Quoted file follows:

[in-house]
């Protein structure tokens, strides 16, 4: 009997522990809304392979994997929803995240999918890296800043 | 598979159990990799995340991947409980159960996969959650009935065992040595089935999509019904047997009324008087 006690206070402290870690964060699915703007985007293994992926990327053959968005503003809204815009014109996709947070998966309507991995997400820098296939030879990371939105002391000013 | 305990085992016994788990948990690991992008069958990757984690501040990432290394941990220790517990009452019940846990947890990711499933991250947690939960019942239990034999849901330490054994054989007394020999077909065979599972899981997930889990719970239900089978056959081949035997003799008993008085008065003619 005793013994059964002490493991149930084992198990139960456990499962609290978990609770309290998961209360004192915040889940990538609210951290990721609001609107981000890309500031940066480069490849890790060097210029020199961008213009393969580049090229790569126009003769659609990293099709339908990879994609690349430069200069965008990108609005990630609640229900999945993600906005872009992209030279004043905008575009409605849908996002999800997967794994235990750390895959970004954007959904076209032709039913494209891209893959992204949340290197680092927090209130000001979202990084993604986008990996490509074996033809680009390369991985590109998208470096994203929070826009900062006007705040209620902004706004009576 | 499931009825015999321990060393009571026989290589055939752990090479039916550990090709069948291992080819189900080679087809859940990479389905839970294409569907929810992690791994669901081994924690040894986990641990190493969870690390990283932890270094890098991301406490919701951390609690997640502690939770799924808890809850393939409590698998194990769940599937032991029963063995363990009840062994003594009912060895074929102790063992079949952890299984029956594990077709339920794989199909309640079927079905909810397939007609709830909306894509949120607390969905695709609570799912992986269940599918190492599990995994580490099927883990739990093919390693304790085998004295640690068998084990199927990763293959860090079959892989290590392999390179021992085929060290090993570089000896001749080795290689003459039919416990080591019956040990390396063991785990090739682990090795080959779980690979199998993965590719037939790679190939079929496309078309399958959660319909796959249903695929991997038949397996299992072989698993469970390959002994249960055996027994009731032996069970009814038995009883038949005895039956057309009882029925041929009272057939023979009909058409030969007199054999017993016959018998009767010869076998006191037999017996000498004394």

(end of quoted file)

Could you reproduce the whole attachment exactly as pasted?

[in-house]
């Protein structure tokens, strides 16, 4: 009997522990809304392979994997929803995240999918890296800043 | 598979159990990799995340991947409980159960996969959650009935065992040595089935999509019904047997009324008087 006690206070402290870690964060699915703007985007293994992926990327053959968005503003809204815009014109996709947070998966309507991995997400820098296939030879990371939105002391000013 | 305990085992016994788990948990690991992008069958990757984690501040990432290394941990220790517990009452019940846990947890990711499933991250947690939960019942239990034999849901330490054994054989007394020999077909065979599972899981997930889990719970239900089978056959081949035997003799008993008085008065003619 005793013994059964002490493991149930084992198990139960456990499962609290978990609770309290998961209360004192915040889940990538609210951290990721609001609107981000890309500031940066480069490849890790060097210029020199961008213009393969580049090229790569126009003769659609990293099709339908990879994609690349430069200069965008990108609005990630609640229900999945993600906005872009992209030279004043905008575009409605849908996002999800997967794994235990750390895959970004954007959904076209032709039913494209891209893959992204949340290197680092927090209130000001979202990084993604986008990996490509074996033809680009390369991985590109998208470096994203929070826009900062006007705040209620902004706004009576 | 499931009825015999321990060393009571026989290589055939752990090479039916550990090709069948291992080819189900080679087809859940990479389905839970294409569907929810992690791994669901081994924690040894986990641990190493969870690390990283932890270094890098991301406490919701951390609690997640502690939770799924808890809850393939409590698998194990769940599937032991029963063995363990009840062994003594009912060895074929102790063992079949952890299984029956594990077709339920794989199909309640079927079905909810397939007609709830909306894509949120607390969905695709609570799912992986269940599918190492599990995994580490099927883990739990093919390693304790085998004295640690068998084990199927990763293959860090079959892989290590392999390179021992085929060290090993570089000896001749080795290689003459039919416990080591019956040990390396063991785990090739682990090795080959779980690979199998993965590719037939790679190939079929496309078309399958959660319909796959249903695929991997038949397996299992072989698993469970390959002994249960055996027994009731032996069970009814038995009883038949005895039956057309009882029925041929009272057939023979009909058409030969007199054999017993016959018998009767010869076998006191037999017996000498004394």